In a previous post, I surveyed the cruise itineraries that are the biggest favourites with North American cruisers. But what about some alternative cruises for those who’ve already been to the Caribbean and the Mediterranean? One of the dangers of cruising is that after you’ve done a few cruises, it’s hard not to retrace your steps. So let’s go looking for something different.
Happily, there’s no shortage of alternative cruises in the wide world of cruising. Even the major cruise lines now ply almost every part of every ocean. There are cruises that choose one region to explore, and others that cover thousands of nautical miles to show you an entire part of the world — or even the whole world.
Here’s a look at five of the most interesting alternative cruises offered by the big cruise lines:
Canada and New England
A few years ago, not many people thought of this area when they were planning a cruise. But the northeast has its charms, both in the summer and in the autumn, when the fall colours can be spectacular. Cruises start in U.S. ports like New York, Cape Liberty in New Jersey and Baltimore, or from Montreal and Quebec City on the Canadian end. You can do seven-day cruises or 10-to-14 nights, either round-trip or one-way.
Highlights of these cruises include Boston, Newport, R.I., Halifax and Quebec City, so there’s lots of history and culture: these are some of the oldest settlements in North America. But there are also places like Bar Harbour, Maine and the St. Lawrence River for natural beauty and whale-watching. You can walk into town in many of the ports, and there are great excursions, like Boston’s Freedom Trail, speedboat rides in the Bay of Fundy, the Theodore Tugboat cruise in Halifax or a visit to the Citadel fortress in Quebec City.
The Pacific is one of the most beautiful parts of this planet, and the Hawaiian islands boast some of the most dramatically beautiful landscapes in the Pacific. So if you like natural beauty and have never seen this part of the world, a Hawaiian cruise could be a great choice.
You can cruise Hawaii at any time of year, though the offerings vary with the seasons. All the major cruise lines sail here, from Los Angeles, San Francisco and Vancouver. But many of the sailings are in spring and fall, when they’re repositioning their ships from one home port to another (it takes a lot of sea days to get to Hawaii). Norwegian’s Pride of America sails year-round from Honolulu, so it’s the best bet if you want a one-week cruise.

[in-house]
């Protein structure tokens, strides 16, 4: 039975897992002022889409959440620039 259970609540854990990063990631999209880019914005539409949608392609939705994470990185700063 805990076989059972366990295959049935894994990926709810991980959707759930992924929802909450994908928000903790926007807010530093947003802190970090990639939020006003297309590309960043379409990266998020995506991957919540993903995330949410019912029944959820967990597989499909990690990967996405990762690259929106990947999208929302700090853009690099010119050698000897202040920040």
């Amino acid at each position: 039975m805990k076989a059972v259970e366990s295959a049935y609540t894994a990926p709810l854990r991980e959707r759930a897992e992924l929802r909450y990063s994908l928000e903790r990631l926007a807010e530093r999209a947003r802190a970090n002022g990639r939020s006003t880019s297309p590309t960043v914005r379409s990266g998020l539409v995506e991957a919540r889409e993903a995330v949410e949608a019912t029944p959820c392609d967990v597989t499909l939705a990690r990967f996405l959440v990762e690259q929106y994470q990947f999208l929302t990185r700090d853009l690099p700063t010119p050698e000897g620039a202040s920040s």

Ports include Honolulu, for a look at Pearl Harbour and Diamond Head crater; Hilo, on the big island of Hawaii, for Volcanoes National Park; Maui, for the five-kilometre Kaanapali Beach and Haleakala National Park; and Kauai, for a look at Waimea Canyon, the Grand Canyon of the Pacific. But anywhere you go, the islands are beautiful, with sparkling beaches and volcanic mountain peaks. You may even get an extra stop somewhere like Ensenada, Mexico, since regulations require foreign-owned ships to stop in at least one port outside the U.S.
Taking a cruise can be a good way to see some of South America. With 14 countries, it’s a big place, and it’s easier to see a lot of the highlights on a ship than by land. As well, not much English is spoken in some places, so it can be better to take guided tours than to wander on your own.
There are a few different kinds of South American cruises:
Around the Horn
These are the classic South American cruises. Most start in Buenos Aires, Argentina, and sail around Cape Horn, the legendary southern tip of South America, before heading up the other side to reach Valparaiso, Chile (some do it in the other direction). It’s a long way, so the itinerary usually takes 14 days or more. You’ll get a wide variety of landscapes, plus a wide variety of weather: it can be hot in Buenos Aires but cold and rainy by the time you get to Cape Horn.
Buenos Aires itself is worth a few days – it’s one of the most beautiful cities in Latin America. And rest of the cruise is equally fascinating. Some cruises stop at Port Stanley in the Falklands, for some penguin watching; then it’s on to Ushuaia, “the city at the end of the world”, for a first-hand look at the Patagonian countryside; next is Punta Arenas, Chile, for more penguins, and a cruise up the Chilean fjords to see sights including the Amalia Glacier. Some cruises stop in the German-looking town of Puerto Montt on their way to Valparaiso, a pleasant city with a charming neighbourhoods on the hilltops.
There are lots of other ways to cruise the coastlines of South America. Lines like Norwegian run seven-night cruises from Buenos Aires up the east coast to Rio de Janeiro, while Celebrity cruises from Fort Lauderdale through the Panama Canal to sail the western coast. You can even find cruises lasting more than 40 days that combine South America with trips across the Pacific to Australia. Wherever you want to go, you can probably find a cruise that takes you there.